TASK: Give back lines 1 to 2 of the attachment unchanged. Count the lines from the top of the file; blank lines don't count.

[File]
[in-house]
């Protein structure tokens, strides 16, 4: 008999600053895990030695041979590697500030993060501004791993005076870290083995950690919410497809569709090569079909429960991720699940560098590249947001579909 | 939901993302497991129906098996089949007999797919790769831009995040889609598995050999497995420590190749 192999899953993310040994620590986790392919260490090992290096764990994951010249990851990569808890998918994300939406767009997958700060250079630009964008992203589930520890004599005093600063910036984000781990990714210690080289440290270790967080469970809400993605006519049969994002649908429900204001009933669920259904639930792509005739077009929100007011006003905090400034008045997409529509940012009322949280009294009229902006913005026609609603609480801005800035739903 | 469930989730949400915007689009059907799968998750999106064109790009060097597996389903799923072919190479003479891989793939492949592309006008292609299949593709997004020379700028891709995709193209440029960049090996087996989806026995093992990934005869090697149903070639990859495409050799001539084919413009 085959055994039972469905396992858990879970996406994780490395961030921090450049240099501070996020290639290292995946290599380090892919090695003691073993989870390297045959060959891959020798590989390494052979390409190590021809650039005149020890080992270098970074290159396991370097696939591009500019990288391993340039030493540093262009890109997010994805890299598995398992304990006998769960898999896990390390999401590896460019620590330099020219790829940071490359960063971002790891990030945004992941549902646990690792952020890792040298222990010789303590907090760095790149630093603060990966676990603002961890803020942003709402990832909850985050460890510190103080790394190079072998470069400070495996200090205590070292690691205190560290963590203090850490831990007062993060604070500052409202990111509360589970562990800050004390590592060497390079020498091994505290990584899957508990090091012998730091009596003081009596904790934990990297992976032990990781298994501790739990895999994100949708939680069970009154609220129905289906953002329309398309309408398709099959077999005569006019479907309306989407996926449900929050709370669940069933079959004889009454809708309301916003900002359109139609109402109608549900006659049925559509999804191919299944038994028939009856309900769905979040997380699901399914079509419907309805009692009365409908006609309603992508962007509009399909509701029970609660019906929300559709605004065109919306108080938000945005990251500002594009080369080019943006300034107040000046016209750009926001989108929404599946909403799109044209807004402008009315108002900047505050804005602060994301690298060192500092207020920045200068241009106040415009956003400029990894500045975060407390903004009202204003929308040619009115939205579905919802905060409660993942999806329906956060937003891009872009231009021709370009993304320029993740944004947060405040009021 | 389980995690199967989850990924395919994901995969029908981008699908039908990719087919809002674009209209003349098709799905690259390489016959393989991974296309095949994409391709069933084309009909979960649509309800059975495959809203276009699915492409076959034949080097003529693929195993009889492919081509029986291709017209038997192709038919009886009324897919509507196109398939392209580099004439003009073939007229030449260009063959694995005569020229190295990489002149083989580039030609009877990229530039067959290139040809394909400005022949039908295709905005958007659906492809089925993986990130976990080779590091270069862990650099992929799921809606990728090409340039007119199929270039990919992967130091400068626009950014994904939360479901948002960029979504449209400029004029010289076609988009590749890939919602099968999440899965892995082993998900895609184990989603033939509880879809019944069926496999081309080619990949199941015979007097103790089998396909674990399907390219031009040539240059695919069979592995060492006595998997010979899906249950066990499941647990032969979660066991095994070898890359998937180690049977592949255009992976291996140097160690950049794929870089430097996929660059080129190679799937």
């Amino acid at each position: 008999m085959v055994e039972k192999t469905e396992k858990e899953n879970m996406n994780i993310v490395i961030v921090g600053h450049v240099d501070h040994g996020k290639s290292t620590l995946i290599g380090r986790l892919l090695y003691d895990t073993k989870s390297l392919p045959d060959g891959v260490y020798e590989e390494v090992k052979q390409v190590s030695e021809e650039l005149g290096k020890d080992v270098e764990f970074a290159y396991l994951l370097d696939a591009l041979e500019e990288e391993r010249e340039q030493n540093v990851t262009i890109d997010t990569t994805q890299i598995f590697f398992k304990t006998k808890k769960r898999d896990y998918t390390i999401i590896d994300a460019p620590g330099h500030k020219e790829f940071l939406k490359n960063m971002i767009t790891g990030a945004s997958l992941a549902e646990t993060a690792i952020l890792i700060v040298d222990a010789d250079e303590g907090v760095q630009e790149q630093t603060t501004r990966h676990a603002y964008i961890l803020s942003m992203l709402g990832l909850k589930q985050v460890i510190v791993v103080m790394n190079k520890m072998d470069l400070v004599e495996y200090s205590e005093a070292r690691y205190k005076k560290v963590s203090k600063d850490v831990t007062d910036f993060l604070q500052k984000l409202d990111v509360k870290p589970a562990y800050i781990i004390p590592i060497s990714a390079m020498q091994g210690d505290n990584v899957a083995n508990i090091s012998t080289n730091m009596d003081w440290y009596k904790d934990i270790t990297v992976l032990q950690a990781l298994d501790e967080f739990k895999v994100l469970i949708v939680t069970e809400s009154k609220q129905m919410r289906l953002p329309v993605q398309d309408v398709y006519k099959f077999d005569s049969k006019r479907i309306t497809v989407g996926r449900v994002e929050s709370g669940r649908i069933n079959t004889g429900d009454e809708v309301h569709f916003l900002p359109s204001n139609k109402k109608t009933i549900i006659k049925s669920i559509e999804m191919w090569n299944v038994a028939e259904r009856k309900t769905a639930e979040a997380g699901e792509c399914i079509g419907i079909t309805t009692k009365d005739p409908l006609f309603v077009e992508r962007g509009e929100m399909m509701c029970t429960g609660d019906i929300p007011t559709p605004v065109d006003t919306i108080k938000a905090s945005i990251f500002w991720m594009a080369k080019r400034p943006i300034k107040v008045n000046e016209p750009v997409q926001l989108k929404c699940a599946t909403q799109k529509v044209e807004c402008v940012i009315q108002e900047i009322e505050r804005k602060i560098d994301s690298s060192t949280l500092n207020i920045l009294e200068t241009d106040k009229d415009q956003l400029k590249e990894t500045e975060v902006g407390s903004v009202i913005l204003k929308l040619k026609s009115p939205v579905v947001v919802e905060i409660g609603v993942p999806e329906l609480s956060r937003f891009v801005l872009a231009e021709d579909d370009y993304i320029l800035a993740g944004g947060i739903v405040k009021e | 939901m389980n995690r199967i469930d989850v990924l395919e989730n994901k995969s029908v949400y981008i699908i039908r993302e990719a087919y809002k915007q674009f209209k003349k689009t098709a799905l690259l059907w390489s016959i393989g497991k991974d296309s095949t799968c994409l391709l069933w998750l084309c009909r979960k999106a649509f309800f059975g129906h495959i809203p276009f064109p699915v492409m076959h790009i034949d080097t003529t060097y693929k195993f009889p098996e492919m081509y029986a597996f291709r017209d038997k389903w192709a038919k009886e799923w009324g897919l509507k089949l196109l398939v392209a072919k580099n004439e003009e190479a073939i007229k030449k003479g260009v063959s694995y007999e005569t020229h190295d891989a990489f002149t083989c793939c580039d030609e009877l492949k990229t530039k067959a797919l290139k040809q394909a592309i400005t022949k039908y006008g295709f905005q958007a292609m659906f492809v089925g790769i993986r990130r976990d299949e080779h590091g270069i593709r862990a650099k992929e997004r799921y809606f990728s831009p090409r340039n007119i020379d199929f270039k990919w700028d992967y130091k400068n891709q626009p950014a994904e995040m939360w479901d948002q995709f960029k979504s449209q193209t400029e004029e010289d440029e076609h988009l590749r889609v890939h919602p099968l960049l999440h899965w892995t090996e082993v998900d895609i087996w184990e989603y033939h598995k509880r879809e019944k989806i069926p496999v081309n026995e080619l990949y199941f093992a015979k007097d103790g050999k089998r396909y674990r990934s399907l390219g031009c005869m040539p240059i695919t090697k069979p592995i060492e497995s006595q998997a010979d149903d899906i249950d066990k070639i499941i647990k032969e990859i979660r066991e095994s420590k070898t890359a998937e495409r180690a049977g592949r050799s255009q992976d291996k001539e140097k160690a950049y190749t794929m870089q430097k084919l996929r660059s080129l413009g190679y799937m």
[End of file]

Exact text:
[in-house]
């Protein structure tokens, strides 16, 4: 008999600053895990030695041979590697500030993060501004791993005076870290083995950690919410497809569709090569079909429960991720699940560098590249947001579909 | 939901993302497991129906098996089949007999797919790769831009995040889609598995050999497995420590190749 192999899953993310040994620590986790392919260490090992290096764990994951010249990851990569808890998918994300939406767009997958700060250079630009964008992203589930520890004599005093600063910036984000781990990714210690080289440290270790967080469970809400993605006519049969994002649908429900204001009933669920259904639930792509005739077009929100007011006003905090400034008045997409529509940012009322949280009294009229902006913005026609609603609480801005800035739903 | 469930989730949400915007689009059907799968998750999106064109790009060097597996389903799923072919190479003479891989793939492949592309006008292609299949593709997004020379700028891709995709193209440029960049090996087996989806026995093992990934005869090697149903070639990859495409050799001539084919413009 085959055994039972469905396992858990879970996406994780490395961030921090450049240099501070996020290639290292995946290599380090892919090695003691073993989870390297045959060959891959020798590989390494052979390409190590021809650039005149020890080992270098970074290159396991370097696939591009500019990288391993340039030493540093262009890109997010994805890299598995398992304990006998769960898999896990390390999401590896460019620590330099020219790829940071490359960063971002790891990030945004992941549902646990690792952020890792040298222990010789303590907090760095790149630093603060990966676990603002961890803020942003709402990832909850985050460890510190103080790394190079072998470069400070495996200090205590070292690691205190560290963590203090850490831990007062993060604070500052409202990111509360589970562990800050004390590592060497390079020498091994505290990584899957508990090091012998730091009596003081009596904790934990990297992976032990990781298994501790739990895999994100949708939680069970009154609220129905289906953002329309398309309408398709099959077999005569006019479907309306989407996926449900929050709370669940069933079959004889009454809708309301916003900002359109139609109402109608549900006659049925559509999804191919299944038994028939009856309900769905979040997380699901399914079509419907309805009692009365409908006609309603992508962007509009399909509701029970609660019906929300559709605004065109919306108080938000945005990251500002594009080369080019943006300034107040000046016209750009926001989108929404599946909403799109044209807004402008009315108002900047505050804005602060994301690298060192500092207020920045200068241009106040415009956003400029990894500045975060407390903004009202204003929308040619009115939205579905919802905060409660993942999806329906956060937003891009872009231009021709370009993304320029993740944004947060405040009021 | 389980995690199967989850990924395919994901995969029908981008699908039908990719087919809002674009209209003349098709799905690259390489016959393989991974296309095949994409391709069933084309009909979960649509309800059975495959809203276009699915492409076959034949080097003529693929195993009889492919081509029986291709017209038997192709038919009886009324897919509507196109398939392209580099004439003009073939007229030449260009063959694995005569020229190295990489002149083989580039030609009877990229530039067959290139040809394909400005022949039908295709905005958007659906492809089925993986990130976990080779590091270069862990650099992929799921809606990728090409340039007119199929270039990919992967130091400068626009950014994904939360479901948002960029979504449209400029004029010289076609988009590749890939919602099968999440899965892995082993998900895609184990989603033939509880879809019944069926496999081309080619990949199941015979007097103790089998396909674990399907390219031009040539240059695919069979592995060492006595998997010979899906249950066990499941647990032969979660066991095994070898890359998937180690049977592949255009992976291996140097160690950049794929870089430097996929660059080129190679799937």